Tuesday, October 18, 2011


The following is a passage written by Steve Goodier and passed on to me via Coach Creighton Burns.  When I read it, I thought of players and assistant coaches.  Players must not only accept the roles but take great pride in being the absolutely best at what their coaches are asking them to do.  If the coach is asking you to be primarily a screener -- work to be the best screener on your team, your conference.  If the coach is expecting you to be a defensive stopper -- take great pride in working and developing so that you can be the best stopper in the history of your program. 

If you are an assistant coach, you too will have a role.  If the coach is asking you to be responsible for the team managers, than create an organization of managers that will be second to none.  Maybe you have to represent your head coach in marketing meetings.  If that's the case, take great notes, do your homework so you can contribute in those meetings.  Become an expert in the areas that your coach has assigned to you.  Make a different in your program no matter what your head coach has assigned you to do.

Hope you enjoy this passage:

Pablo Picasso, the great Spanish painter and sculptor, once said this about his ability: 'My mother said to me, if you become a soldier, you'll be a general; if you become a monk, you'll end up as Pope. Instead, I became a painter and wound up as Picasso.' No lack of confidence here!

But he would have agreed with Abraham Lincoln. 'Whatever you are,' said Lincoln, 'be a good one.' He demonstrated the wisdom of that advice with his own life. And in this present age, which often seems to be contented with mediocrity, his words summon a yearning for improvement and growth.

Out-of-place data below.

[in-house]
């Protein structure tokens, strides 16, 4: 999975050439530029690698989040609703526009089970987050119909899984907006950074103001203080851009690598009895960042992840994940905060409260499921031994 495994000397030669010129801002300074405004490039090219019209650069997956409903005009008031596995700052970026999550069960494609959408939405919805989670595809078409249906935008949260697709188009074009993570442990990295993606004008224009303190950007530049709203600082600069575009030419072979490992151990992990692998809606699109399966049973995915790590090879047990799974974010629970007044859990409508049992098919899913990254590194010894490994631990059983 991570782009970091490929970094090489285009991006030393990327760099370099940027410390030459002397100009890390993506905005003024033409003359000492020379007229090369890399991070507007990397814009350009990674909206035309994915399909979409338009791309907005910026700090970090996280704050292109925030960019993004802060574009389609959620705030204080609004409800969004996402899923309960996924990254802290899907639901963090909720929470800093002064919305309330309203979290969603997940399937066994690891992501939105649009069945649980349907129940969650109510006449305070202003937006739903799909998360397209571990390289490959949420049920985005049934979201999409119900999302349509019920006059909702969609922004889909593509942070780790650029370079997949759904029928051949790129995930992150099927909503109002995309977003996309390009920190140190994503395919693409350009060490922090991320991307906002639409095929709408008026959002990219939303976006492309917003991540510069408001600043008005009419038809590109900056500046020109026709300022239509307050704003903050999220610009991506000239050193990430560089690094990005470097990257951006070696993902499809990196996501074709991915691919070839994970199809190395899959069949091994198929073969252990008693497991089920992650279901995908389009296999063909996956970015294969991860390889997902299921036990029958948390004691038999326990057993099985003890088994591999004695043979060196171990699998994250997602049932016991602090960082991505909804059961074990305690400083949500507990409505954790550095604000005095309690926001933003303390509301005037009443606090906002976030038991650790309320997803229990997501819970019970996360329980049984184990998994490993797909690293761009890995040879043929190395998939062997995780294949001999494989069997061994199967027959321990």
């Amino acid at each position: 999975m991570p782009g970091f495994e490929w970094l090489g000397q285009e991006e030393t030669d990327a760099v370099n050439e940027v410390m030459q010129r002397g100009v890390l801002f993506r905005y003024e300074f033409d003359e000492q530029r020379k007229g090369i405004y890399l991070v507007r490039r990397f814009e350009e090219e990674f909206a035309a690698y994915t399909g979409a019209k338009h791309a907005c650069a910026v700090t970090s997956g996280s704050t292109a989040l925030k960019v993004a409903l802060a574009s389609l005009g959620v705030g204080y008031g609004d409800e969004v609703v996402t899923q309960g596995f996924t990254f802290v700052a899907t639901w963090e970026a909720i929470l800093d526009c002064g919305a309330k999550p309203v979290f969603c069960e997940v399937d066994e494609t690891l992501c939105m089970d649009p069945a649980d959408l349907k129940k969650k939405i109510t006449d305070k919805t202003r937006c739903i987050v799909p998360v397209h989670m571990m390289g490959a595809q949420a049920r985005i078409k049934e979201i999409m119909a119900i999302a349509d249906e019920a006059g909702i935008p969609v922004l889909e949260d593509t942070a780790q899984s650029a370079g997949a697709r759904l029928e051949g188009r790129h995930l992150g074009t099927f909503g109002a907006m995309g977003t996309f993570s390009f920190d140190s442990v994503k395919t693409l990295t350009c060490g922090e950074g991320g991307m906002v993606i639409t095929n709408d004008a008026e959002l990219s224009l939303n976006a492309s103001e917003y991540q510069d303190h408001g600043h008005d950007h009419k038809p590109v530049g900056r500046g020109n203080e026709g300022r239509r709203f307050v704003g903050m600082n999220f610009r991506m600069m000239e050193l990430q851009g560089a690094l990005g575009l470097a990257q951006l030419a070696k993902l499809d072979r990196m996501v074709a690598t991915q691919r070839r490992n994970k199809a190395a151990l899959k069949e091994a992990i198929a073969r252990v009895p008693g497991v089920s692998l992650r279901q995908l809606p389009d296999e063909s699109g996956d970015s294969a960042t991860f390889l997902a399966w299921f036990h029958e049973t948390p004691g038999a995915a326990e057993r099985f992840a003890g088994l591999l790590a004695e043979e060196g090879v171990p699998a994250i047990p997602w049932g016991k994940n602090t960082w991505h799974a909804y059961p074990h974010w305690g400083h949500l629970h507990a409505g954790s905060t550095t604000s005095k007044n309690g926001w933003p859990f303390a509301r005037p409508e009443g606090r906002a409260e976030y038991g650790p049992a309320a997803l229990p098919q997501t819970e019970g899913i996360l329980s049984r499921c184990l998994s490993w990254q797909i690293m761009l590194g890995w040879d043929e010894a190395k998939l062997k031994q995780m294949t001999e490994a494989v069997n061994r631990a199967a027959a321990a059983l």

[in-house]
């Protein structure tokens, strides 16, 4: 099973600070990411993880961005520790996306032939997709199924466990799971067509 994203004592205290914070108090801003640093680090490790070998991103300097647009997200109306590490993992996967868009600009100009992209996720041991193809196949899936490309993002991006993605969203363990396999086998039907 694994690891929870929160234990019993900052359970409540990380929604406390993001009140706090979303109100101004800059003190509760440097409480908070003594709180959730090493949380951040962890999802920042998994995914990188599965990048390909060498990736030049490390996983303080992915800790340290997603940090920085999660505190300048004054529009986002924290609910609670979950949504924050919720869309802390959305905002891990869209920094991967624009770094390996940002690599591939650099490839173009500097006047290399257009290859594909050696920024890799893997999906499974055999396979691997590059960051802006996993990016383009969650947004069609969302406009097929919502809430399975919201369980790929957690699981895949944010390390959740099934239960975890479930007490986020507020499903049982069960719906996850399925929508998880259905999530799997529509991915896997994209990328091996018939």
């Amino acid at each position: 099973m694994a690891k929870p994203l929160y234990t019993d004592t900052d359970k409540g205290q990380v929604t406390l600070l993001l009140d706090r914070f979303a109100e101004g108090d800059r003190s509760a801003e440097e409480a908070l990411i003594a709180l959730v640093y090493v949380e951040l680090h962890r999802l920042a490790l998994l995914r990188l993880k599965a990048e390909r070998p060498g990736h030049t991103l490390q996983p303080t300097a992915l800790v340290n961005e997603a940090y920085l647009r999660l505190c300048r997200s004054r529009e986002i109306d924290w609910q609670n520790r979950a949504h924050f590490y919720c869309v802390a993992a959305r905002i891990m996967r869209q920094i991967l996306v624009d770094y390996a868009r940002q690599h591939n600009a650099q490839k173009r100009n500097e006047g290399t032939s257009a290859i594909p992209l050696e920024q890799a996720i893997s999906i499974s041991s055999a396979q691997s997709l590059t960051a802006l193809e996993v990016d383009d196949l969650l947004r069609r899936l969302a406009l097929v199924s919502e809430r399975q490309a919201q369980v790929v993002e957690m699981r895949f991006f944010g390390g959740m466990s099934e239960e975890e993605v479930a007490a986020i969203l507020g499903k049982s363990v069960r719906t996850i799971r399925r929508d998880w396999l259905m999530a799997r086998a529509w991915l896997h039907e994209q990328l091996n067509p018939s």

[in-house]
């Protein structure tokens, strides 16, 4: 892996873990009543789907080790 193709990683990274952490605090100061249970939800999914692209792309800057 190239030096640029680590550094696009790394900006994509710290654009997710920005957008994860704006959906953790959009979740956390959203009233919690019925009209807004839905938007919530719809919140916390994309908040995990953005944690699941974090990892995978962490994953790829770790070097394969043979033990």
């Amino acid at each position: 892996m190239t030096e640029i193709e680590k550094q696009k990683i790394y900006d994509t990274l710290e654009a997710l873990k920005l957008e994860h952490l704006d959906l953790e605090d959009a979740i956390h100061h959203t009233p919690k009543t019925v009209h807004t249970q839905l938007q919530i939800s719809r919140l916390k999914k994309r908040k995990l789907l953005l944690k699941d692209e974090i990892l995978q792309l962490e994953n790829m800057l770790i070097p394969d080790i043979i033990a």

I think it helps to remember that excellence is not a place at which we arrive so much as a way of traveling. To do and be our best is a habit among those who hear and understand Lincoln's admonition. Viennese-born composer Frederick Loewe, whom we remember from his musical scores that include - My Fair Lady, Gigi and Camelot, was not always famous.

He studied piano with the great masters of Europe and achieved huge success as a musician and composer in his early years. But when he immigrated to the United States, he failed as a piano virtuoso. For a while he tried other types of work including prospecting for gold and boxing. But he never gave up his dream and continued to play piano and write music.

During those lean years, he could not always afford to make payments on his piano. One day, bent over the keyboard, he heard nothing but the music that he played with such rare inspiration. When he finished and looked up, he was startled to find that he had an audience - three moving men who were seated on the floor.

They said nothing and made no movement toward the piano. Instead, they dug into their pockets, pooled together enough money for the payment, placed it on the piano and walked out, empty handed. Moved by the beauty of his music, these men recognized excellence and responded to it.

Whatever you are, be a good one. If what you do is worth doing, if you believe that who you are is of value, then you can't afford to be content with mediocrity. When you choose the path of excellence through this life, you will bring to it your best and receive the best it can offer in return. And you will know what it is to be satisfied.